Wednesday, February 27, 2013

The First Time

I've watched Buffy the Vampire Slayer a total of six times. The whole show, all seven seasons. I've watched Angel and Doctor Who three times. Dollhouse and Firefly I've watched twice. I'm currently in the middle of Season 1 of Supernatural for the second time (I'm really excited to be doing this rewatch!).

There's something about re-watching a show. There are things you notice the second, third, fourth time around that you'd never notice the first. For example, if you pay attention to the fourth season of Buffy, you'll notice multiple references to Dawn, her younger sister who appears in the next season. The first time I watched Supernatural, I noticed how the dynamic between Sam and Dean subtly changed, but only in watching the show again am I now able to notice the stark difference between the brothers' relationship then and now. 


But there's nothing like watching a TV show for the first time. You meet the most amazing people who teach you some of the most important lessons of your life. You get to fall in love with them as you watch them smile and cry and struggle and embrace. If you're like me, you become connected to some of them in a way that makes your friends raise their eyebrows and ask you if you've taken any happy pills recently. You watch your characters make some of the dumbest mistakes a person could ever possibly make. You watch them win the war, beat the bad guy. Sometimes, heartbreakingly, you watch them become the bad guy. You laugh with them, you cry with them, you mourn with them. And sometimes you get so fucking mad at them- as mad as you get at yourself when you do something stupid.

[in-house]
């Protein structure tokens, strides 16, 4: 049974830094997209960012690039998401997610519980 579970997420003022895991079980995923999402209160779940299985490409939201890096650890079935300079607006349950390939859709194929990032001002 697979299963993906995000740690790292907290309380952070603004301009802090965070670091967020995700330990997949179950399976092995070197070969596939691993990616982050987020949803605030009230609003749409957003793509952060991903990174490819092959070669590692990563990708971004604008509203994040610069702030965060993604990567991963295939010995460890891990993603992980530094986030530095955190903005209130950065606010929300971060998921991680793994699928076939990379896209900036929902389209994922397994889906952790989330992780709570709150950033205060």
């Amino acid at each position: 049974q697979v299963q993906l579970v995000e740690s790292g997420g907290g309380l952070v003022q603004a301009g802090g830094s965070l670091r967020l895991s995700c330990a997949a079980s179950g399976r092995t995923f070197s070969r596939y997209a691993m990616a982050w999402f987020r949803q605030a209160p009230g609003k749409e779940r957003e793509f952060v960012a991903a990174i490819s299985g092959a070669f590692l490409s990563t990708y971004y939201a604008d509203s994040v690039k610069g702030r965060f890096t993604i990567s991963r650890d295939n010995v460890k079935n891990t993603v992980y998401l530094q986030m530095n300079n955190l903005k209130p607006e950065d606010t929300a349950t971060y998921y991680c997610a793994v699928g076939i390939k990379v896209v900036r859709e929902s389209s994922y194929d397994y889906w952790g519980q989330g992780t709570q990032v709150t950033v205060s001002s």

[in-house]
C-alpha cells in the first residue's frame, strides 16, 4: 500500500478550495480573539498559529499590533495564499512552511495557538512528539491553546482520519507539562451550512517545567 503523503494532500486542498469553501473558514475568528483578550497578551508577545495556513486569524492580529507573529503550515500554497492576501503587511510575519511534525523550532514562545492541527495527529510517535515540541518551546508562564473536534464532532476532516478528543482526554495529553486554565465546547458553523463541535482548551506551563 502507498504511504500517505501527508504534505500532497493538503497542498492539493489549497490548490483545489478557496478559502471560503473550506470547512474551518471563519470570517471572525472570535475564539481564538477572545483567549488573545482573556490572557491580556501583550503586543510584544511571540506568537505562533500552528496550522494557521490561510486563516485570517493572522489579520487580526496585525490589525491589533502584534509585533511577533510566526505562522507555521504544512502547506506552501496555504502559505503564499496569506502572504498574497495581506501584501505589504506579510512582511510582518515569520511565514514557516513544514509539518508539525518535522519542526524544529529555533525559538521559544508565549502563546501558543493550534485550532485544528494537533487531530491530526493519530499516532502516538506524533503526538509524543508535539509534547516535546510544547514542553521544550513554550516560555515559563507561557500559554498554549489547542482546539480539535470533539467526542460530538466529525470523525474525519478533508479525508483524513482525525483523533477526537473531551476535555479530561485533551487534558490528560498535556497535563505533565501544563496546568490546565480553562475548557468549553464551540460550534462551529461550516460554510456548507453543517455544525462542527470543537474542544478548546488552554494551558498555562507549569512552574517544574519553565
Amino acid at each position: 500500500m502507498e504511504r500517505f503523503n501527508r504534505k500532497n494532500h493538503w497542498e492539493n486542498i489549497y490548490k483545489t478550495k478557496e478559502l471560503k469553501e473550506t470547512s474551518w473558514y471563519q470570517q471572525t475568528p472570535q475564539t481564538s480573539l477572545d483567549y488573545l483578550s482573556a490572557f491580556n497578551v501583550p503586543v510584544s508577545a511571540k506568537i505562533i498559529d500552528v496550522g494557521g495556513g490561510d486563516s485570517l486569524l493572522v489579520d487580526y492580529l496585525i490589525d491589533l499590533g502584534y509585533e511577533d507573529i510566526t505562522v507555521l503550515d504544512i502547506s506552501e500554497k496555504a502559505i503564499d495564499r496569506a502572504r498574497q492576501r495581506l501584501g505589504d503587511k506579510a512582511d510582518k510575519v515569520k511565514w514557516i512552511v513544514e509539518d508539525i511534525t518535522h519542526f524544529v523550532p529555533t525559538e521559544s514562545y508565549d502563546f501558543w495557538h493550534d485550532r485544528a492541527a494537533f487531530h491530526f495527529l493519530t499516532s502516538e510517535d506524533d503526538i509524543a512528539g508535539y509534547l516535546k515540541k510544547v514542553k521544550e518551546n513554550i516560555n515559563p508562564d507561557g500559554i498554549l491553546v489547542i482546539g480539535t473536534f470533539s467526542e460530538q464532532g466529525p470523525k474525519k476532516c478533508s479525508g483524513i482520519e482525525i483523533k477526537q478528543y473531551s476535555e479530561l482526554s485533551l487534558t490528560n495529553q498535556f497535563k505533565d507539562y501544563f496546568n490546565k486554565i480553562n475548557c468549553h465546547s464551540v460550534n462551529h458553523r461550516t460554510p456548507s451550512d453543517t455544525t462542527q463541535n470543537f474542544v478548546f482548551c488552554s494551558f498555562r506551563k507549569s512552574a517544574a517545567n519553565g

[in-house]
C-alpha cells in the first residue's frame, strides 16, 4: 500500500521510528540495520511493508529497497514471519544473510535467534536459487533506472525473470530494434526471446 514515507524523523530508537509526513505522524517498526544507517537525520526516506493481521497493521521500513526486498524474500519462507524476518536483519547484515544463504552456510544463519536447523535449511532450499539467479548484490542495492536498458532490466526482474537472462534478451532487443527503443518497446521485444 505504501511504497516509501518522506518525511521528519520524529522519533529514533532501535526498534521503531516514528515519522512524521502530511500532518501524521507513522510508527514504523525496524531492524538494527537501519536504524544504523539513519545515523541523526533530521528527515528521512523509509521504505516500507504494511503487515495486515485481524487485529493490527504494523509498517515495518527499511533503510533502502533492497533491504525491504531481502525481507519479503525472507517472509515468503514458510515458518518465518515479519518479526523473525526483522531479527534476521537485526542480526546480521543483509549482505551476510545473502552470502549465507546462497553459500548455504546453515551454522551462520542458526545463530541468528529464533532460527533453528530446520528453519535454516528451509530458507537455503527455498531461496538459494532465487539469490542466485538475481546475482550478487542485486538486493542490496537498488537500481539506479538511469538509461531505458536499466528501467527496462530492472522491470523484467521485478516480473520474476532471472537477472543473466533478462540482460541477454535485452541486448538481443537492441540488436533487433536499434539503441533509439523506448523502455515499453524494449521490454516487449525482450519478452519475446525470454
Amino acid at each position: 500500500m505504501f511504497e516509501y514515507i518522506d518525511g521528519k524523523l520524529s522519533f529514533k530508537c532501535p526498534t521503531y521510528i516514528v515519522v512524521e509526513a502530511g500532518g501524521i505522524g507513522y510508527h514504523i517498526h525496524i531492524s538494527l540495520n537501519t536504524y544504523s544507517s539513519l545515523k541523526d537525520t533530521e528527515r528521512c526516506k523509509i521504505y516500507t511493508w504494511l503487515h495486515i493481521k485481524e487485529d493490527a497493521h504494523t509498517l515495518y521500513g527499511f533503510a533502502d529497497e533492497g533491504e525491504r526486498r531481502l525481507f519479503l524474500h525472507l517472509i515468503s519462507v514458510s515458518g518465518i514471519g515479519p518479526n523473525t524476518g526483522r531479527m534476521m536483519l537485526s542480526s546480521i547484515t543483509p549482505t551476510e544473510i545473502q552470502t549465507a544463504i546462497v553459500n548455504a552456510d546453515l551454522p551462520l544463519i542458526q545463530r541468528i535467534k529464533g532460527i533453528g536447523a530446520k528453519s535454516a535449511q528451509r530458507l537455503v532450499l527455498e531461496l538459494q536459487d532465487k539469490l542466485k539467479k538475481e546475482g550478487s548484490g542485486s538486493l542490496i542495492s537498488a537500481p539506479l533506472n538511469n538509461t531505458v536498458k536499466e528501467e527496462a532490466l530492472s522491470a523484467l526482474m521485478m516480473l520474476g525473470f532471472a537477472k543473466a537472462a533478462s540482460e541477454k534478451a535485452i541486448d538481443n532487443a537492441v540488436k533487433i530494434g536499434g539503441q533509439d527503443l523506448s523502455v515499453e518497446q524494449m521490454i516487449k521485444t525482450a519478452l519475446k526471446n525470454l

But you'll never get to meet these people again. The second, third, and fourth time around, you get to notice things you've never noticed before. But you already know them. You don't get to experience them for the first time again. So pay attention as you fall in love, because there's nothing like your first time.

Thursday, February 21, 2013

Do Not Fuck With Your Fans

Your first rule. Your most important rule. Do not fuck with your fans. 

In a day and age of DVR's and TiVo's, of pausing and rewinding, of memorizing every line of dialogue and facial expression, your characters cannot say something or act in a way that will cause your audience to (ecstatically) jump up, point a finger at you, and yell, "No! Leonard would never do that! Sheldon would never say that!"

We are currently at a very sophisticated point in history with television shows. I am, of course, aware that I'm speaking of a time in which reality TV graces our screens in abundance. But I don't count reality TV as real. What I'm talking about are real, scripted shows that need talent in writing, directing, and acting (and much more, but we'll keep it simple for now). After Joss Whedon made character development, continuity, and story arcs relevant with Buffy the Vampire Slayer and Angel, we now, as an audience, pay attention to the people whose lives we tune into once a week. 

So your first rule: Do. Not. Mess. With. Your. Audience.

The way Steven Moffat did, in the seventh series of Doctor Who. The Doctor says, "I thought we might need a gang. Not really had a gang before." The Doctor has had a gang before, at the end of the fourth series. The gang of all gangs- Donna, Rose, Jackie, Martha, Captain Jack, Sarah Jane Smith, and Mickey. And no amount of crappy writing (Chris Chibnall) and showrunning (Steven Moffat) will ruin that.

You need to know your story and your characters better than your audience does. You better memorize every damn piece of dialogue, every traumatic experience, every tragic facial expression or flirty wink you've ever written, because your fans are doing the same. And for the love of all that is holy, do not fuck with your audience because they will leave you.